[10] Sarala Puthuval, "Stages of language shift in twentieth-century Inner Mongolia, China" (2017) 2 Proceeings of the Linguistic Society of America 28:1-14, p. 9.

[11] See for example, Convention on the Rights of the Child, articles 29(c) and 30; International Covenant on Civil and Political Rights, article 27.

[12] Minority Rights Group International, World Directory of Minorities and Indigenous Peoples - China : Mongols, November 2017.

[13] Southern Mongolian Human Rights Centre (SMHRC), Report on Human Rights of Southern Mongolia, 5 January 2018, p. 18.

[14] Ibid.

[15] Southern Mongolian Human Rights Centre (SMHRC), Report on Human Rights of Southern Mongolia, 5 January 2018, p. 18.

[16] Southern Mongolian Human Rights Centre (SMHRC), Report on Human Rights of Southern Mongolia, 5 January 2018, p. 17.

[17] Ibid.

[18] Radio Free Asia, Parents protest curbs on Mongolian language teaching in Chinese schools, 5 December 2016; Southern Mongolian Human Rights Centre (SMHRC), Report on Human Rights of Southern Mongolia, 5 January 2018, p. 18.

[19] In an official document entitled “Notice Regarding the Issuance of the ‘Autonomous Region’s Proposal on Bilingual Education Curriculum Deployment at Compulsory Education Level’” [xin jiao ji (2017) No. 10] issued by the Xinjiang Uyghur Autonomous Region Education Department, starting 1 September 2017, “all courses offered in elementary and middle/high schools must use the national common language and written system as the language of instruction, and additionally offer the ethnic language as a course.” See Southern Mongolian Human Rights Centre (SMHRC), Report on Human Rights of Southern Mongolia, 5 January 2018, p. 18.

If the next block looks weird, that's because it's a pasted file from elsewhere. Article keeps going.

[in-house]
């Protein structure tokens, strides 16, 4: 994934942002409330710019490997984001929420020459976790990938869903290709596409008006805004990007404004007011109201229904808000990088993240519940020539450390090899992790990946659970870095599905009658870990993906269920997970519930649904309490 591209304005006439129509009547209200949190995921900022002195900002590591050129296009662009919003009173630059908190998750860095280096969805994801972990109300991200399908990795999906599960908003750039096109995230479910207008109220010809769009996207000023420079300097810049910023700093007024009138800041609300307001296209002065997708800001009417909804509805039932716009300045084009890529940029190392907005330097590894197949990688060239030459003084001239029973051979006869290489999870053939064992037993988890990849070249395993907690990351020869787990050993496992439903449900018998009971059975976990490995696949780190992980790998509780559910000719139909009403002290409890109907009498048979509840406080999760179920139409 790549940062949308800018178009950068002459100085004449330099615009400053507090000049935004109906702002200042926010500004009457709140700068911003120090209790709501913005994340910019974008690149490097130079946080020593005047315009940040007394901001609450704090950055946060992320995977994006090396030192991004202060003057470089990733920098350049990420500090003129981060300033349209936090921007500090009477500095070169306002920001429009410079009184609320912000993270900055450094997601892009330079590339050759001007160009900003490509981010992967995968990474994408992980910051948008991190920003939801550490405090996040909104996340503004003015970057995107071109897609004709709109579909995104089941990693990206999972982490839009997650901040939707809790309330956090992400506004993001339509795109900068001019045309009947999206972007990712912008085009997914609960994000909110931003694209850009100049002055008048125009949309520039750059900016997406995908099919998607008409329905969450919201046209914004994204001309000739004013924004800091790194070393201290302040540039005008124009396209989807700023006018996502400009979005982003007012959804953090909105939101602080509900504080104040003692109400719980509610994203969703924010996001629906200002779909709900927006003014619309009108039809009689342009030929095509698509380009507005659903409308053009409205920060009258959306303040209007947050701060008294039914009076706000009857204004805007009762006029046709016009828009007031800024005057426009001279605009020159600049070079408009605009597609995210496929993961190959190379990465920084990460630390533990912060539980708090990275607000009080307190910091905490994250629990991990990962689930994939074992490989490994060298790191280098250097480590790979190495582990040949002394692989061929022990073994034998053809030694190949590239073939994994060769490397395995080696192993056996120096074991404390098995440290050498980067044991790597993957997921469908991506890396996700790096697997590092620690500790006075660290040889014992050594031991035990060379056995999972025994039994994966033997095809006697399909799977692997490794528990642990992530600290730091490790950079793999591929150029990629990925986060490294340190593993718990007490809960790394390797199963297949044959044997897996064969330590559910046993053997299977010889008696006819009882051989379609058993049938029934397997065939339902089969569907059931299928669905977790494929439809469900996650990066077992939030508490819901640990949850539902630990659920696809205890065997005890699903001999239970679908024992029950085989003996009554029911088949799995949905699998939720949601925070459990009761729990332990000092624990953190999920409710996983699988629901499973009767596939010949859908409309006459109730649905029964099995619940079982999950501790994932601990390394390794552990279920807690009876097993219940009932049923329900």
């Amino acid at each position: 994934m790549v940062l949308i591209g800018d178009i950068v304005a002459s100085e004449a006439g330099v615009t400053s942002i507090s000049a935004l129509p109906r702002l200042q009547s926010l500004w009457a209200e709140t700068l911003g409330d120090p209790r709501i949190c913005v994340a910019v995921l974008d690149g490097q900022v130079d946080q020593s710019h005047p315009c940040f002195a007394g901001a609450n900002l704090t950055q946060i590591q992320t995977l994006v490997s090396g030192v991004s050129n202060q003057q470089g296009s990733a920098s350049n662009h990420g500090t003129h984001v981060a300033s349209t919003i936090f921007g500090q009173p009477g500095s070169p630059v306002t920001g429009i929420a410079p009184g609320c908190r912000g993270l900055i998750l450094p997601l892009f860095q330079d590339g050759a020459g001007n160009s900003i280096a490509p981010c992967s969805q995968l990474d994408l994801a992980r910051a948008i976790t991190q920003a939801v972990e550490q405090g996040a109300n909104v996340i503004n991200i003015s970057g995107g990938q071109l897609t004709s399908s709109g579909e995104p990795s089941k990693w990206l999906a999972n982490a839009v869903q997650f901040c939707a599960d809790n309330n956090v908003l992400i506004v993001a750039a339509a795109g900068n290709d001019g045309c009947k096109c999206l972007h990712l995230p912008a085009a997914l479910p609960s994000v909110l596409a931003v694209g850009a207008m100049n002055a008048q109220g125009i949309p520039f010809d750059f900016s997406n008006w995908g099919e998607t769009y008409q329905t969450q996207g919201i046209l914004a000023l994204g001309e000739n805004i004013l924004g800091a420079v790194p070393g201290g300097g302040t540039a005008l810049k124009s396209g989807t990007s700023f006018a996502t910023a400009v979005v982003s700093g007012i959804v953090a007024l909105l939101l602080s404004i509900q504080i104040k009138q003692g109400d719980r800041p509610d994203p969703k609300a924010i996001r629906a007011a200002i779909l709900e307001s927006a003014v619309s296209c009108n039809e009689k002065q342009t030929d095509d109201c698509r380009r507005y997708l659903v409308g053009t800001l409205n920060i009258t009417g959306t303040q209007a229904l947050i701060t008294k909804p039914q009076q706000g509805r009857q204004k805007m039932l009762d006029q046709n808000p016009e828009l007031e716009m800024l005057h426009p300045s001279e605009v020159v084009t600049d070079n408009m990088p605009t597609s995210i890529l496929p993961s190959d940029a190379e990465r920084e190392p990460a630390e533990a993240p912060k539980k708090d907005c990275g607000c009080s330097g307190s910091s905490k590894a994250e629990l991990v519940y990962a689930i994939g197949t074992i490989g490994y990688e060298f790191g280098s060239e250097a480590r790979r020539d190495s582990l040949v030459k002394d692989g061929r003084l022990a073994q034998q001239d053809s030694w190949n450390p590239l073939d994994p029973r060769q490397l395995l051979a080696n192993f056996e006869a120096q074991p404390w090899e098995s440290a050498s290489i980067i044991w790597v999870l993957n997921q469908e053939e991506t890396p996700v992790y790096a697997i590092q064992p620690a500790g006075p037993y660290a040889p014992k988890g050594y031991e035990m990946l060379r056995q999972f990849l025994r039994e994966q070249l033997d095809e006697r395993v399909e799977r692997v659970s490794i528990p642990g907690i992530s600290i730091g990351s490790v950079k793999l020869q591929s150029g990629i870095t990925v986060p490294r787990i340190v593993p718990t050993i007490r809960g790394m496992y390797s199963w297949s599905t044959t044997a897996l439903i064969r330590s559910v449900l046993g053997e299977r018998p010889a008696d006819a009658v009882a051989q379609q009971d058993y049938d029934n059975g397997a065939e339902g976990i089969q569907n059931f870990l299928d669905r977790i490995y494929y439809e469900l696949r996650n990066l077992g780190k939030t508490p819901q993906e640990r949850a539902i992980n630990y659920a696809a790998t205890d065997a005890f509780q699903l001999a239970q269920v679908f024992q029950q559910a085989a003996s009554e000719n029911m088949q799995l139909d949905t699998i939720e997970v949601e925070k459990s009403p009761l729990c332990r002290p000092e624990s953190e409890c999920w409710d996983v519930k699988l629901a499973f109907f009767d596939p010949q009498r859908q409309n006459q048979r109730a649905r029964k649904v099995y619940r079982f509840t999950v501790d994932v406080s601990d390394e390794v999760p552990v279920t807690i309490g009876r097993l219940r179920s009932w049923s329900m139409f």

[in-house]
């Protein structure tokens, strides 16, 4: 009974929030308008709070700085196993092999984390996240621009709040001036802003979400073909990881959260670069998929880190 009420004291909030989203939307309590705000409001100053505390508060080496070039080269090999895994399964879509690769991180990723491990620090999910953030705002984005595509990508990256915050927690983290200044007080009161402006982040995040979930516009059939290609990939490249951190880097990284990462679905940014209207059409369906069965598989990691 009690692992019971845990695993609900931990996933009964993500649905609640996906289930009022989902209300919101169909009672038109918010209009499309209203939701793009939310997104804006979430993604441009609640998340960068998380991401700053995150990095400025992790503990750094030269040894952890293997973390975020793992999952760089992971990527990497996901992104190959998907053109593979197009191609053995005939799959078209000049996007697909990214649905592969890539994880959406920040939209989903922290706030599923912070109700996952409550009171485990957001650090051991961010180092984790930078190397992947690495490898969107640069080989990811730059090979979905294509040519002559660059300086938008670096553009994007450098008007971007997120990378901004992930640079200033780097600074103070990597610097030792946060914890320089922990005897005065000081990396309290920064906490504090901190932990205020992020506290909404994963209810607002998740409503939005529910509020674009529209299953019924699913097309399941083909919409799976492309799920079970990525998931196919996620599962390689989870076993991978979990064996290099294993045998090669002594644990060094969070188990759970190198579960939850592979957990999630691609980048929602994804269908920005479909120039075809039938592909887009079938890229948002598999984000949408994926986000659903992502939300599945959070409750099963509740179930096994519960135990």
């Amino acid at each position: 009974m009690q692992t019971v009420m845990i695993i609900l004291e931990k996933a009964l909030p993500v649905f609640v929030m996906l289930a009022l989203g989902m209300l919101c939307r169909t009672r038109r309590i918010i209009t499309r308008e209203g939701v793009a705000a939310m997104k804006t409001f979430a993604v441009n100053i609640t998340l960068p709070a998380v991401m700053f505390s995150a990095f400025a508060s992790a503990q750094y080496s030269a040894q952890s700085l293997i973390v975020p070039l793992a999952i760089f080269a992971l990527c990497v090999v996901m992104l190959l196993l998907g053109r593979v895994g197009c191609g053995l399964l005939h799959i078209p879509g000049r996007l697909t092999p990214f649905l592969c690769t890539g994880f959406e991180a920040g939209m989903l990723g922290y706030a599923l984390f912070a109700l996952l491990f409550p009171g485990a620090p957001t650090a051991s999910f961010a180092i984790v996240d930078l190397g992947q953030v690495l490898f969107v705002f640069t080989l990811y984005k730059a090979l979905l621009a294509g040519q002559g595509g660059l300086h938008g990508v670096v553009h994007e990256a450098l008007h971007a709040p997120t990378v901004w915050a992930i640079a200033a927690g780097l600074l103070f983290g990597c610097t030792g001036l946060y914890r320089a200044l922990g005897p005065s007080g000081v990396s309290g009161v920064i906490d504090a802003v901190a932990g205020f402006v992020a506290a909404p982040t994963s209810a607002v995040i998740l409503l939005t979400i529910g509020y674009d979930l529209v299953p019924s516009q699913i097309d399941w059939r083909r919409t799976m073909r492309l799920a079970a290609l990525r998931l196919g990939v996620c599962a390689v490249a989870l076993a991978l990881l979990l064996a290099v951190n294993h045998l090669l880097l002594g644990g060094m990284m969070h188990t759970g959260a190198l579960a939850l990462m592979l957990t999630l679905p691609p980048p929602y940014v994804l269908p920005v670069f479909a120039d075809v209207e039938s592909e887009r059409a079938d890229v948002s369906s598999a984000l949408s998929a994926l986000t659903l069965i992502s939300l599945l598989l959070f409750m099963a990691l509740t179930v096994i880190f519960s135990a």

[20] For instance, in 2005 the Chinese authorities shut down two popular Mongolian-language websites allegedly carrying “separatist content”. See Minority Rights Group International, World Directory of Minorities and Indigenous Peoples - China : Mongols, November 2017.

[21]. See Southern Mongolian Human Rights Centre (SMHRC), Report on Human Rights of Southern Mongolia, 5 January 2018, p. 19.

[22] Ibid.

[1] Disclaimer: It is important to note here that the name used for the region in question is frequently contested. It is referred to by China, and therefore generally accepted by the international community, as ‘Inner Mongolia’. However, Mongolians from this region refer to their homeland as ‘Southern Mongolia’. The term ‘Southern Mongolia’ covers a more expansive region, incorporating that of the “Inner Mongolia Autonomous Region”, to include the surrounding regions where Mongolians have inhabited for centuries. The ‘Southern’ is in reference to the area’s location to the Gobi desert.

[2] UN Human Rights Council, Report of the Special Rapporteur on Extreme Poverty and Human Rights on His Mission to China, Philip Alston, A/HRC/35/26/Add.2, 28 March 17, para.44.

[3] ibid, para. 50

[4] Regional Ethnic Minority Autonomy Law of the People’s Republic of China (1984) English Translation, provided by the Congressional-Executive Commission on China, 1984, available:

[5] CECC 2017 Annual Report, 5 October 17, 148-49; CECC, 2016 Annual Report, 6 October 16, 143–44; CECC, 2015 Annual Report, 8 October 15, 138–39.

[6] Southern Mongolia Human Rights Information Centre (SMHRIC), Report on Human Rights, 8 January 2018, p.

[7] ‘35 Mongolian herders tried, handed down long sentences’ Southern Mongolia Human Rights Information Centre, 24 January 2018 [available via:]

[8] Constitution of the People’s Republic of China, Amended version 2004, Chapter 2: Article 35, accessible here:

[9] ‘Taken away by police, herders accused of ‘national separatism’ Southern Mongolia Human Rights Information Centre, 26 January 2016 [available via:]

[10] Preamble, para. 2 of Regional Ethnic Minority Autonomy Law of the PRC, available:

[11] Southern Mongolia Human Rights Centre, Report on Human Rights, 8 January 2018, p.

[12] [online], Mongolian activist released after nearly 20 years, 20 December 2014.

[13] Southern Mongolia Human Rights Information Centre, Southern Mongolian human rights defender, dissident writer and activist, Huuchinhuu, died, 25 October 2016.